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Revolutionary Student Brigade: Iowa City National Convention in 1974

From Marxists Internet Archive

National Convention – Iowa City, Iowa

June 15th through 17th in Iowa City marked the first National Convention of the Brigade and the consolidation of it as a national revolutionary student organization. The convention, which was characterized by enthusiasm, spirited struggle, and unity, was attended by students from nearly 30 states and over 80 colleges and universities. Throughout the convention, both in the workshops and in the floor discussions, people drew from their experiences to sum up the present situation on the campuses and the potential for building a powerful student movement. The Brigade heard speeches from representatives of organizations involved in the revolutionary struggle – the Revolutionary Union, Viet Nam Veterans Against the War, Zimbabwe African National Union, and Attica defendant Herbert X. Blyden. Solidarity statements of support were given by Federacion Universidad Estudiantes Puerto Rican, Mouvement Revolutionnaire des Etudiants du Quebec, and the Iranian Students Association. Also attending and participating were Harambe, a black anti-Imperialist group in New Jersey, Wei Mein, an Asian-American anti-imperialist group from the Bay area, arid MECHA, a Chicano student organization in the West. One of the highlights of the convention was a speech by Clark Kissinger, national secretary of SDS in the mid 60’s, who spoke on the development of the student movement during that period, the tremendous strength it added to the revolutionary movement, and the mistakes and errors that were made back then (the Brigade is reprinting this speech in a future pamphlet). The convention also voted in a new national leadership body and set up a national office in Chicago, Illinois. It also politically endorsed support for two important upcoming rallies: the July 4th demonstration in Washington as called by the Vietnam Veterans Against the War-Winter Soldier Organization, and the October 27th rally in Madison Square Garden calling for complete independence to the colony of Puerto Rico. Great spirit and enthusiasm was added to the convention by numerous cultural performances – notably Prairie Fire, a revolutionary folk group from the Bay area, and Hammer and Steel, a revolutionary workers’ rock group. Numerous Brigade chapters also made different cultural presentations, whether singing or political theater.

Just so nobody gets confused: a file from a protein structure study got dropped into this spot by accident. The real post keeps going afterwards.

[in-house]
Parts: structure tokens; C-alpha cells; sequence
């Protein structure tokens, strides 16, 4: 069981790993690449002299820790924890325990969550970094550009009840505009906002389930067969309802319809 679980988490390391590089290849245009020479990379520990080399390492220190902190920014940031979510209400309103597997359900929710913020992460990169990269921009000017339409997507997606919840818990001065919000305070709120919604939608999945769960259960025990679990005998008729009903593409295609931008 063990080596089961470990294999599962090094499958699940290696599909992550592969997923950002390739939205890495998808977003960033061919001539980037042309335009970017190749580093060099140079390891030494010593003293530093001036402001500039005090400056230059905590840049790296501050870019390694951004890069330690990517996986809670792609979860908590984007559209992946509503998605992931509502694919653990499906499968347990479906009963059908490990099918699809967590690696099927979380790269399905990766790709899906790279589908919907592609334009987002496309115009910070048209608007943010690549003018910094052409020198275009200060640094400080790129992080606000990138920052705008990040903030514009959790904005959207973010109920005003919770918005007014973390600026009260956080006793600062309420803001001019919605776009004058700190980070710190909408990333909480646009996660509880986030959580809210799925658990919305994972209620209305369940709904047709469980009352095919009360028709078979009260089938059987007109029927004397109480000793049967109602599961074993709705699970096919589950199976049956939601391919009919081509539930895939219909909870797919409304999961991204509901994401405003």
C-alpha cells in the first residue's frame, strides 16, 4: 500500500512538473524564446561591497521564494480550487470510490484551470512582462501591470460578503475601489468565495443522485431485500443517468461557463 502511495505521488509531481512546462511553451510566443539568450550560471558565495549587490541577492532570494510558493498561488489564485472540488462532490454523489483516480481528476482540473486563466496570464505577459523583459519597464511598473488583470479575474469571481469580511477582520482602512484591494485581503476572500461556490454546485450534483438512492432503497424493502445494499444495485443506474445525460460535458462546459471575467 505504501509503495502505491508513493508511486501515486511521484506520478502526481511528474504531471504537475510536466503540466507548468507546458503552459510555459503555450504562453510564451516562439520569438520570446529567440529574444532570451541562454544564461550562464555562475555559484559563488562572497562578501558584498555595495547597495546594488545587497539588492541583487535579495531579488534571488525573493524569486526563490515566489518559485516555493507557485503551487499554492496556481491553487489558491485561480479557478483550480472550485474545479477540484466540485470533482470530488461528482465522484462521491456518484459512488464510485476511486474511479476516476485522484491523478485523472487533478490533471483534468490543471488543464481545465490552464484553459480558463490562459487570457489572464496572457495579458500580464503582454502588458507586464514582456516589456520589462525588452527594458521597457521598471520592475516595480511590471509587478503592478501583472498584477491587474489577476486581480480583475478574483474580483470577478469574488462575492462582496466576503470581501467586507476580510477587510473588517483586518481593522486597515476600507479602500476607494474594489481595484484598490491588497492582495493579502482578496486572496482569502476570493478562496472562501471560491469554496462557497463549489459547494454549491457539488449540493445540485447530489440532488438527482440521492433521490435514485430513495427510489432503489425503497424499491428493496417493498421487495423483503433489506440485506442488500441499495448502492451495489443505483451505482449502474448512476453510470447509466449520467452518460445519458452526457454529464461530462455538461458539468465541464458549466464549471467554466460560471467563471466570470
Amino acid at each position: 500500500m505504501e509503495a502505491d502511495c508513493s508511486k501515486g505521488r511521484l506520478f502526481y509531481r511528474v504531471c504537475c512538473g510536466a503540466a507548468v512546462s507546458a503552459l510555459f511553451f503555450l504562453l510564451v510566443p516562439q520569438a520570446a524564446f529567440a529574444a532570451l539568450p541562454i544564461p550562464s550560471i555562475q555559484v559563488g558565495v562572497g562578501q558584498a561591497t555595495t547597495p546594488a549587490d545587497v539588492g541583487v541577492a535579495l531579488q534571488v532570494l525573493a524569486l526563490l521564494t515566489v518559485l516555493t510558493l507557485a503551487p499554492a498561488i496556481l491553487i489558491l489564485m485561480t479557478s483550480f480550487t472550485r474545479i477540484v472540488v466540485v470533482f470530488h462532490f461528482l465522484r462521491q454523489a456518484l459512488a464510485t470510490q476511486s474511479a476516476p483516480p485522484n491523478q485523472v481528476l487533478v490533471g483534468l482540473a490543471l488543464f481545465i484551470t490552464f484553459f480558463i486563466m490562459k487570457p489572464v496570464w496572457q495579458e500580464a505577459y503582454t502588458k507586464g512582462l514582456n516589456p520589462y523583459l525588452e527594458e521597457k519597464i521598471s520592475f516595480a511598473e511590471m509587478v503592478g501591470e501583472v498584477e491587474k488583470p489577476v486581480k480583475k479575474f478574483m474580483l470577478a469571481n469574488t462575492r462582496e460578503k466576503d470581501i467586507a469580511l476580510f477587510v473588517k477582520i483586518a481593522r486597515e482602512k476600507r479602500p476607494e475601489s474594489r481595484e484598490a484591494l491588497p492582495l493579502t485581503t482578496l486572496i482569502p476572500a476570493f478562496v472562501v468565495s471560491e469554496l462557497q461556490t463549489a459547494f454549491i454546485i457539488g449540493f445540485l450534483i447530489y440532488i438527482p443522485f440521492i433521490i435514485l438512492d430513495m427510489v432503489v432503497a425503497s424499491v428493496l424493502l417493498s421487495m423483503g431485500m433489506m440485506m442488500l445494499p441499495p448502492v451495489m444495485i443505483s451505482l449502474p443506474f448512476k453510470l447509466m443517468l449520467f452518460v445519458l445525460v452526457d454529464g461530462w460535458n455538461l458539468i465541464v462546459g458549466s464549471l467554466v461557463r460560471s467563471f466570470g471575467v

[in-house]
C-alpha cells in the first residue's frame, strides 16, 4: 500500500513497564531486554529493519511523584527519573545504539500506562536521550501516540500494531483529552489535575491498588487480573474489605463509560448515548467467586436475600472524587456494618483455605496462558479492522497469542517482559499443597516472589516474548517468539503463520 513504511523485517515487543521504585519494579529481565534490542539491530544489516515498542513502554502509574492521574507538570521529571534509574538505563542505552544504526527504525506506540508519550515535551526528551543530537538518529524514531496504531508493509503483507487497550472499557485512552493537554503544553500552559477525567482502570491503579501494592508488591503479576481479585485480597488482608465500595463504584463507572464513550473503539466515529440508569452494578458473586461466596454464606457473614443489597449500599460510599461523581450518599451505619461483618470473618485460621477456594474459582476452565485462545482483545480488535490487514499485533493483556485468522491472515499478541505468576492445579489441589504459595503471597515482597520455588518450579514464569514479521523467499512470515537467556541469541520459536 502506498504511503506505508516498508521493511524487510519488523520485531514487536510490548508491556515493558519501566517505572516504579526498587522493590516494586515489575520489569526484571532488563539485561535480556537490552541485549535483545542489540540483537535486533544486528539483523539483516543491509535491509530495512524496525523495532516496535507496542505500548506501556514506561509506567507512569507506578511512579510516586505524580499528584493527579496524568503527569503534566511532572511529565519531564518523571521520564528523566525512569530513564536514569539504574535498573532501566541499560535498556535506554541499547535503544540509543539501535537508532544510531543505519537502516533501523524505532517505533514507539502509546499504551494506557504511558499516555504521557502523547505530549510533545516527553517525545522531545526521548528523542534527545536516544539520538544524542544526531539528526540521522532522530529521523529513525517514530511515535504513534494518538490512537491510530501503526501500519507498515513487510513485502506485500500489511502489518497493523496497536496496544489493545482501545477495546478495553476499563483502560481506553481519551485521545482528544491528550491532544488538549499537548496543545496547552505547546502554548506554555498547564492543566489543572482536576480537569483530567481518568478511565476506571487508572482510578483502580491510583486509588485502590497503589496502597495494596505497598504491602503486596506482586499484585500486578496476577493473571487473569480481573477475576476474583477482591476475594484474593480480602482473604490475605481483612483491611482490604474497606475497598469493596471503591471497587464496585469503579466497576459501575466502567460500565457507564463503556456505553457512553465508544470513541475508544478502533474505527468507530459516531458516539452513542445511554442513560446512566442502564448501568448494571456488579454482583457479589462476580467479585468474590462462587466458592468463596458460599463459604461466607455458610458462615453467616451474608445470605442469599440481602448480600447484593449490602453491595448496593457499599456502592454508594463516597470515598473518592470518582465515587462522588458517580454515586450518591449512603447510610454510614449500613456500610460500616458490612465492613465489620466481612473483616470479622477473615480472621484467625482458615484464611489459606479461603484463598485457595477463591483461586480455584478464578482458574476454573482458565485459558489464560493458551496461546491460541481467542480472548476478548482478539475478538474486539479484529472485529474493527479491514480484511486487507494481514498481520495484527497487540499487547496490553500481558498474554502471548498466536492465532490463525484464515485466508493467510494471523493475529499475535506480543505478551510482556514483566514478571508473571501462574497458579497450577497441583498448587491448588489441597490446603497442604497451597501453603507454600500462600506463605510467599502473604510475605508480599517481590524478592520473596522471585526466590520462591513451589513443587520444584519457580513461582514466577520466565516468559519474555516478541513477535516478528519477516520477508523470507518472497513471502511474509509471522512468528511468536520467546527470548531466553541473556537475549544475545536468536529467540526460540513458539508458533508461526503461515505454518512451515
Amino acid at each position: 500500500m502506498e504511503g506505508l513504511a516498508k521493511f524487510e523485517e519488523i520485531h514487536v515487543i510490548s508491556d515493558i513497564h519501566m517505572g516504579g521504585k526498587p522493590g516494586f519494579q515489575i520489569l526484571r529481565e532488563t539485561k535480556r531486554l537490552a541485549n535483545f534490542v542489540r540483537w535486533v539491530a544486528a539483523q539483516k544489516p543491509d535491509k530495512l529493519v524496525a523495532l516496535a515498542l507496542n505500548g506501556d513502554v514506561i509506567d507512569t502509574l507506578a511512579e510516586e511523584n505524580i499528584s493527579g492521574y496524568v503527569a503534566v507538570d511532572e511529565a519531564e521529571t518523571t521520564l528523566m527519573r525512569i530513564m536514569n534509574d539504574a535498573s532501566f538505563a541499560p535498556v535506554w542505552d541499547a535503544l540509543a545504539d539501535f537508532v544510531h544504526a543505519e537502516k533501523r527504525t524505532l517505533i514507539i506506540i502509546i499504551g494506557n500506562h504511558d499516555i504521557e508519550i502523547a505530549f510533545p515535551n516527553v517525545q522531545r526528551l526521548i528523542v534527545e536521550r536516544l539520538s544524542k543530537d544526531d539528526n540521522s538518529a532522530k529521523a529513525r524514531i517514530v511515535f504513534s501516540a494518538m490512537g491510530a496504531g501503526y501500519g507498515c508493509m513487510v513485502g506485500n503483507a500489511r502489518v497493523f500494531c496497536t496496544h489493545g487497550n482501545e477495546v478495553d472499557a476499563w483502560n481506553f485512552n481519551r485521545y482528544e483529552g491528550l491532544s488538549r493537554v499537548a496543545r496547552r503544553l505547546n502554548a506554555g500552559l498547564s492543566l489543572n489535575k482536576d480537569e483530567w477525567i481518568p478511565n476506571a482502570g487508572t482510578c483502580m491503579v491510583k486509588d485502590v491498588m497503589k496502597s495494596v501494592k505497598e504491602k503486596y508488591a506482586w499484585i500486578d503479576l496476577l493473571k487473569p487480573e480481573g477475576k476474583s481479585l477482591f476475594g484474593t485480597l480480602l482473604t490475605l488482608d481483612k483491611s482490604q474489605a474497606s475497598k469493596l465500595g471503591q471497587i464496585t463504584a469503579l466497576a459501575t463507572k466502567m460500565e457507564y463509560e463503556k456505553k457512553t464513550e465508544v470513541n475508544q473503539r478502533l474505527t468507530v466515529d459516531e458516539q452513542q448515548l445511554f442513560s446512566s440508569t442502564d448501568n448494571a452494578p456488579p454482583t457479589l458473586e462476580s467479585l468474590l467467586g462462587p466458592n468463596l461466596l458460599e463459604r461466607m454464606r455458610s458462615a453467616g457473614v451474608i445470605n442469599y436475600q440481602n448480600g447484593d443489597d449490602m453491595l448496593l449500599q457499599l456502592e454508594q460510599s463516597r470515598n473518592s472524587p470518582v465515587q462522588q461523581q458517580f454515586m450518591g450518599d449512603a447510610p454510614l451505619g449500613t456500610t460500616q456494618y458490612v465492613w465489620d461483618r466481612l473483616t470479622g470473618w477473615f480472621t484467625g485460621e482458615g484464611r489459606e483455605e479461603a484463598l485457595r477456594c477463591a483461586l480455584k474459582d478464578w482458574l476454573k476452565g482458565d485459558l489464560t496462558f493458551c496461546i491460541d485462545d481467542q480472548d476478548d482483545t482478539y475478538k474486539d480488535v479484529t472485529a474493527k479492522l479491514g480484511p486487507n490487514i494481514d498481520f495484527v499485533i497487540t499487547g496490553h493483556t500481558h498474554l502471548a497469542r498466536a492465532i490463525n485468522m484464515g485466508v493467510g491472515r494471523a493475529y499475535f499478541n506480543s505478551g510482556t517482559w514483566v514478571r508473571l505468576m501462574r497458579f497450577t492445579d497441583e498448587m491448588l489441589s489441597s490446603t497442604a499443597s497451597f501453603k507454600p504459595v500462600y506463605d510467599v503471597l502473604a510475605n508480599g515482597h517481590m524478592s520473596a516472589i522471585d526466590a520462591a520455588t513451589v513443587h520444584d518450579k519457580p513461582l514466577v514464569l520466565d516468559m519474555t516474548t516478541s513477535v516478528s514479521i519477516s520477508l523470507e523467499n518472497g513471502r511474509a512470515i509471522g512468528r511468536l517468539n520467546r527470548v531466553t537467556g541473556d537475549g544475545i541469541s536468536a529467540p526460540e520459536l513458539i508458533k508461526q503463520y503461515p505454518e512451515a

The discussions on the floor of the convention brought out important political struggles and lessons. The main issues of struggle unfolded around the questions of the new national campaign (the steering committee of the Brigade will decide on the campaign in late summer), building multi-national unity, and the changing of our name to Revolutionary Student Brigade.